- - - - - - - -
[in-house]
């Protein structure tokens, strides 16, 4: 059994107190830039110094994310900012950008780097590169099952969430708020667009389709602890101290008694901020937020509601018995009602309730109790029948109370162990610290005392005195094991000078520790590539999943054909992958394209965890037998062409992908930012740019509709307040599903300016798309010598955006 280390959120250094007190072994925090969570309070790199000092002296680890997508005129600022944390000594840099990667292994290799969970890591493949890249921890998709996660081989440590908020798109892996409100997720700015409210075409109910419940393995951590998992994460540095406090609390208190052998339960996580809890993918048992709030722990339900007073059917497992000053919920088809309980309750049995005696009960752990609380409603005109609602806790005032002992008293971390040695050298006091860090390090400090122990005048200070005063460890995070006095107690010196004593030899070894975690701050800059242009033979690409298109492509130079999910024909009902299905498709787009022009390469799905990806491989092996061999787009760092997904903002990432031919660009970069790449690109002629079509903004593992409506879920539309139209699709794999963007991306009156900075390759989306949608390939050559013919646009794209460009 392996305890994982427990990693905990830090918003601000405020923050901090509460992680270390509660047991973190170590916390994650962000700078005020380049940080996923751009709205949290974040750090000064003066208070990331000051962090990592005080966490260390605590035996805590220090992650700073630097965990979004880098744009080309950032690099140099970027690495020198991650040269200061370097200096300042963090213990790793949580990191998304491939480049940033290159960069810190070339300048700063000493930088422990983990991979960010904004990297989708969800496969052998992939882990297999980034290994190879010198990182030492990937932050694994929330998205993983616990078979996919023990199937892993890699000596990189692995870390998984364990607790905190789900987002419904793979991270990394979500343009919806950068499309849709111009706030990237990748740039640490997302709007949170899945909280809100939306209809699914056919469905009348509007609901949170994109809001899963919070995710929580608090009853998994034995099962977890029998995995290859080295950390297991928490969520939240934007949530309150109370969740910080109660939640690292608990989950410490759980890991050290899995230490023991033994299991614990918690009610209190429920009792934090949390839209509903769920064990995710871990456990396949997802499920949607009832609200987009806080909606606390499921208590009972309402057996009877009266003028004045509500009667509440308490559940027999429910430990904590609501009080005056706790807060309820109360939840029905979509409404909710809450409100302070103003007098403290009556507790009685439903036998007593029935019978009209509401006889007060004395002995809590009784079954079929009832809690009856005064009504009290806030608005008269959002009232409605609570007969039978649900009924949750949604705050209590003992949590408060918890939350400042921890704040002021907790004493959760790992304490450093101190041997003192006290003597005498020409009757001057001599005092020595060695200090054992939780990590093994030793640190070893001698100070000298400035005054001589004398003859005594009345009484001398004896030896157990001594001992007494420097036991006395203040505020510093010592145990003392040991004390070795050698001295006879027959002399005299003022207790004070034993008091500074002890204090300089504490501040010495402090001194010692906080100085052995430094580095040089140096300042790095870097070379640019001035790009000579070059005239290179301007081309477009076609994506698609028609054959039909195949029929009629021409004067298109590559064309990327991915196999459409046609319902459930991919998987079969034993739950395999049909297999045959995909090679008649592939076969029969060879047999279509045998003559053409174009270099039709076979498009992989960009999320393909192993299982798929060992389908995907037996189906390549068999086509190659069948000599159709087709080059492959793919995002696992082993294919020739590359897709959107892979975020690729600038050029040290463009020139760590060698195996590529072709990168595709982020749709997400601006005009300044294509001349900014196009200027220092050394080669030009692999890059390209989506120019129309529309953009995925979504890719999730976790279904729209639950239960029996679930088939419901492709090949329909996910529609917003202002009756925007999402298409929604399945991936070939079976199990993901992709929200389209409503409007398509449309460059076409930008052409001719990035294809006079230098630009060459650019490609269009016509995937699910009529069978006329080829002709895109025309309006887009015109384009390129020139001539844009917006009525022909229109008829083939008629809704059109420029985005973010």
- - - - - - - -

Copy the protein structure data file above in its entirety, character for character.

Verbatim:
[in-house]
């Protein structure tokens, strides 16, 4: 059994107190830039110094994310900012950008780097590169099952969430708020667009389709602890101290008694901020937020509601018995009602309730109790029948109370162990610290005392005195094991000078520790590539999943054909992958394209965890037998062409992908930012740019509709307040599903300016798309010598955006 280390959120250094007190072994925090969570309070790199000092002296680890997508005129600022944390000594840099990667292994290799969970890591493949890249921890998709996660081989440590908020798109892996409100997720700015409210075409109910419940393995951590998992994460540095406090609390208190052998339960996580809890993918048992709030722990339900007073059917497992000053919920088809309980309750049995005696009960752990609380409603005109609602806790005032002992008293971390040695050298006091860090390090400090122990005048200070005063460890995070006095107690010196004593030899070894975690701050800059242009033979690409298109492509130079999910024909009902299905498709787009022009390469799905990806491989092996061999787009760092997904903002990432031919660009970069790449690109002629079509903004593992409506879920539309139209699709794999963007991306009156900075390759989306949608390939050559013919646009794209460009 392996305890994982427990990693905990830090918003601000405020923050901090509460992680270390509660047991973190170590916390994650962000700078005020380049940080996923751009709205949290974040750090000064003066208070990331000051962090990592005080966490260390605590035996805590220090992650700073630097965990979004880098744009080309950032690099140099970027690495020198991650040269200061370097200096300042963090213990790793949580990191998304491939480049940033290159960069810190070339300048700063000493930088422990983990991979960010904004990297989708969800496969052998992939882990297999980034290994190879010198990182030492990937932050694994929330998205993983616990078979996919023990199937892993890699000596990189692995870390998984364990607790905190789900987002419904793979991270990394979500343009919806950068499309849709111009706030990237990748740039640490997302709007949170899945909280809100939306209809699914056919469905009348509007609901949170994109809001899963919070995710929580608090009853998994034995099962977890029998995995290859080295950390297991928490969520939240934007949530309150109370969740910080109660939640690292608990989950410490759980890991050290899995230490023991033994299991614990918690009610209190429920009792934090949390839209509903769920064990995710871990456990396949997802499920949607009832609200987009806080909606606390499921208590009972309402057996009877009266003028004045509500009667509440308490559940027999429910430990904590609501009080005056706790807060309820109360939840029905979509409404909710809450409100302070103003007098403290009556507790009685439903036998007593029935019978009209509401006889007060004395002995809590009784079954079929009832809690009856005064009504009290806030608005008269959002009232409605609570007969039978649900009924949750949604705050209590003992949590408060918890939350400042921890704040002021907790004493959760790992304490450093101190041997003192006290003597005498020409009757001057001599005092020595060695200090054992939780990590093994030793640190070893001698100070000298400035005054001589004398003859005594009345009484001398004896030896157990001594001992007494420097036991006395203040505020510093010592145990003392040991004390070795050698001295006879027959002399005299003022207790004070034993008091500074002890204090300089504490501040010495402090001194010692906080100085052995430094580095040089140096300042790095870097070379640019001035790009000579070059005239290179301007081309477009076609994506698609028609054959039909195949029929009629021409004067298109590559064309990327991915196999459409046609319902459930991919998987079969034993739950395999049909297999045959995909090679008649592939076969029969060879047999279509045998003559053409174009270099039709076979498009992989960009999320393909192993299982798929060992389908995907037996189906390549068999086509190659069948000599159709087709080059492959793919995002696992082993294919020739590359897709959107892979975020690729600038050029040290463009020139760590060698195996590529072709990168595709982020749709997400601006005009300044294509001349900014196009200027220092050394080669030009692999890059390209989506120019129309529309953009995925979504890719999730976790279904729209639950239960029996679930088939419901492709090949329909996910529609917003202002009756925007999402298409929604399945991936070939079976199990993901992709929200389209409503409007398509449309460059076409930008052409001719990035294809006079230098630009060459650019490609269009016509995937699910009529069978006329080829002709895109025309309006887009015109384009390129020139001539844009917006009525022909229109008829083939008629809704059109420029985005973010």